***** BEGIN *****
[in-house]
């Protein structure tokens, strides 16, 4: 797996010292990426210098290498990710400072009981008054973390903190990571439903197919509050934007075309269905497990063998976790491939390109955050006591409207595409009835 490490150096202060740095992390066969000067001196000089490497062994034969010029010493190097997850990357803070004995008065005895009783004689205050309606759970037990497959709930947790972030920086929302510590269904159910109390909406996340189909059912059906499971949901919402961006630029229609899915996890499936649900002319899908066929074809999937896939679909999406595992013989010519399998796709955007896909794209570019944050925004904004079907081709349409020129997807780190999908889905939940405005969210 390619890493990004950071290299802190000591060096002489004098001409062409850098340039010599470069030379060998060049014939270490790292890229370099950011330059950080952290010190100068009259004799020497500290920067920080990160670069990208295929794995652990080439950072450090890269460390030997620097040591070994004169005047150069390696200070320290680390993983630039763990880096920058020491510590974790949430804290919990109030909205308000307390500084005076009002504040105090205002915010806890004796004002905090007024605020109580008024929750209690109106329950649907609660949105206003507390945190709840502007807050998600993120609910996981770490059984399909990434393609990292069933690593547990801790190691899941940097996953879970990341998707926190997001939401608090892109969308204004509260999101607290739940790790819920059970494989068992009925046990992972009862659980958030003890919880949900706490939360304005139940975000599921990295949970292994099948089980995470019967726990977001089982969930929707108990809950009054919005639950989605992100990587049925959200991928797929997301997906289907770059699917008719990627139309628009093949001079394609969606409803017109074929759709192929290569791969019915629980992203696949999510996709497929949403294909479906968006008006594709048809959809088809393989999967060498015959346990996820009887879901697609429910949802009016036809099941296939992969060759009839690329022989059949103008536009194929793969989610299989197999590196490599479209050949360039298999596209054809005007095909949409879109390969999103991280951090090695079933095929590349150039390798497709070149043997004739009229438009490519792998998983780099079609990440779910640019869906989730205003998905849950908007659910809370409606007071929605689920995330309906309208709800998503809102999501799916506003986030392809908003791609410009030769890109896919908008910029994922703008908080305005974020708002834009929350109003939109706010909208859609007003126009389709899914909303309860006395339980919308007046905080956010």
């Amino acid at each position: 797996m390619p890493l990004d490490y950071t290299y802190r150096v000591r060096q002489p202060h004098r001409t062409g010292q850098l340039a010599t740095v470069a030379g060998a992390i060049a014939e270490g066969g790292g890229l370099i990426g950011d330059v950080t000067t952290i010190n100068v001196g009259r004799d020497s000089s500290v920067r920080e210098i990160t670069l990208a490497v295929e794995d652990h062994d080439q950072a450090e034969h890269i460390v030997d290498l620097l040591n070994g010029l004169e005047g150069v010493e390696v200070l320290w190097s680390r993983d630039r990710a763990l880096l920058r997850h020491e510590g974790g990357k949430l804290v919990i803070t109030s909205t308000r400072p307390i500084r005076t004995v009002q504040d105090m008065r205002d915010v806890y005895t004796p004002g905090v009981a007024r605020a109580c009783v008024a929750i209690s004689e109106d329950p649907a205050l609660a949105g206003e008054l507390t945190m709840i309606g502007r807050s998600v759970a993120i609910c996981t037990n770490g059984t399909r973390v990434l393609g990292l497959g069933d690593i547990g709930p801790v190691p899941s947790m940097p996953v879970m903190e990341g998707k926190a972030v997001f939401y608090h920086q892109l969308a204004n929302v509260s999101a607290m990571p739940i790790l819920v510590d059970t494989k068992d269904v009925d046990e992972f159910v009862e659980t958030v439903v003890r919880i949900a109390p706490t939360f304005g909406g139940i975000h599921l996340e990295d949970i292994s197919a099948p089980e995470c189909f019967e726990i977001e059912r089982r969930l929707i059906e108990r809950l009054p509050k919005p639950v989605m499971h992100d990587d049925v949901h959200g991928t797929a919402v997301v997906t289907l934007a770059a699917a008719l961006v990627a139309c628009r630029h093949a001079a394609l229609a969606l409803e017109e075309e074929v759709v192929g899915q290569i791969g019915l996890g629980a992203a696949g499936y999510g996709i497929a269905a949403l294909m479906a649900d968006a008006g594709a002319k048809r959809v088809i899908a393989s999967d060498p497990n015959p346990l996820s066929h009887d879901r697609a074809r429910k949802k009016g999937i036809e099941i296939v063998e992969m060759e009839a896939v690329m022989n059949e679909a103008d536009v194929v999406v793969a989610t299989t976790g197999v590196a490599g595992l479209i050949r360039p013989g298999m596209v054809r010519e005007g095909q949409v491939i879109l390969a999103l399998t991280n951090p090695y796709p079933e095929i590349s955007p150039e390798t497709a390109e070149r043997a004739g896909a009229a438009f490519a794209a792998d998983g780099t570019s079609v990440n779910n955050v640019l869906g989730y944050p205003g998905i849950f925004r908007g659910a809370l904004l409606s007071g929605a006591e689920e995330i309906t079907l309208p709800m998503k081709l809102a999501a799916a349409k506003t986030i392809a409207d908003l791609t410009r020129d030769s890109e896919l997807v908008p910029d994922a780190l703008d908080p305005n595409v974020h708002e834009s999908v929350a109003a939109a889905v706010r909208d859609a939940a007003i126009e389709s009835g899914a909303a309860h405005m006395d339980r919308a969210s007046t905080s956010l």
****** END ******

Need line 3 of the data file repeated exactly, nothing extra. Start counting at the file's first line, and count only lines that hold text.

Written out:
């Amino acid at each position: 797996m390619p890493l990004d490490y950071t290299y802190r150096v000591r060096q002489p202060h004098r001409t062409g010292q850098l340039a010599t740095v470069a030379g060998a992390i060049a014939e270490g066969g790292g890229l370099i990426g950011d330059v950080t000067t952290i010190n100068v001196g009259r004799d020497s000089s500290v920067r920080e210098i990160t670069l990208a490497v295929e794995d652990h062994d080439q950072a450090e034969h890269i460390v030997d290498l620097l040591n070994g010029l004169e005047g150069v010493e390696v200070l320290w190097s680390r993983d630039r990710a763990l880096l920058r997850h020491e510590g974790g990357k949430l804290v919990i803070t109030s909205t308000r400072p307390i500084r005076t004995v009002q504040d105090m008065r205002d915010v806890y005895t004796p004002g905090v009981a007024r605020a109580c009783v008024a929750i209690s004689e109106d329950p649907a205050l609660a949105g206003e008054l507390t945190m709840i309606g502007r807050s998600v759970a993120i609910c996981t037990n770490g059984t399909r973390v990434l393609g990292l497959g069933d690593i547990g709930p801790v190691p899941s947790m940097p996953v879970m903190e990341g998707k926190a972030v997001f939401y608090h920086q892109l969308a204004n929302v509260s999101a607290m990571p739940i790790l819920v510590d059970t494989k068992d269904v009925d046990e992972f159910v009862e659980t958030v439903v003890r919880i949900a109390p706490t939360f304005g909406g139940i975000h599921l996340e990295d949970i292994s197919a099948p089980e995470c189909f019967e726990i977001e059912r089982r969930l929707i059906e108990r809950l009054p509050k919005p639950v989605m499971h992100d990587d049925v949901h959200g991928t797929a919402v997301v997906t289907l934007a770059a699917a008719l961006v990627a139309c628009r630029h093949a001079a394609l229609a969606l409803e017109e075309e074929v759709v192929g899915q290569i791969g019915l996890g629980a992203a696949g499936y999510g996709i497929a269905a949403l294909m479906a649900d968006a008006g594709a002319k048809r959809v088809i899908a393989s999967d060498p497990n015959p346990l996820s066929h009887d879901r697609a074809r429910k949802k009016g999937i036809e099941i296939v063998e992969m060759e009839a896939v690329m022989n059949e679909a103008d536009v194929v999406v793969a989610t299989t976790g197999v590196a490599g595992l479209i050949r360039p013989g298999m596209v054809r010519e005007g095909q949409v491939i879109l390969a999103l399998t991280n951090p090695y796709p079933e095929i590349s955007p150039e390798t497709a390109e070149r043997a004739g896909a009229a438009f490519a794209a792998d998983g780099t570019s079609v990440n779910n955050v640019l869906g989730y944050p205003g998905i849950f925004r908007g659910a809370l904004l409606s007071g929605a006591e689920e995330i309906t079907l309208p709800m998503k081709l809102a999501a799916a349409k506003t986030i392809a409207d908003l791609t410009r020129d030769s890109e896919l997807v908008p910029d994922a780190l703008d908080p305005n595409v974020h708002e834009s999908v929350a109003a939109a889905v706010r909208d859609a939940a007003i126009e389709s009835g899914a909303a309860h405005m006395d339980r919308a969210s007046t905080s956010l």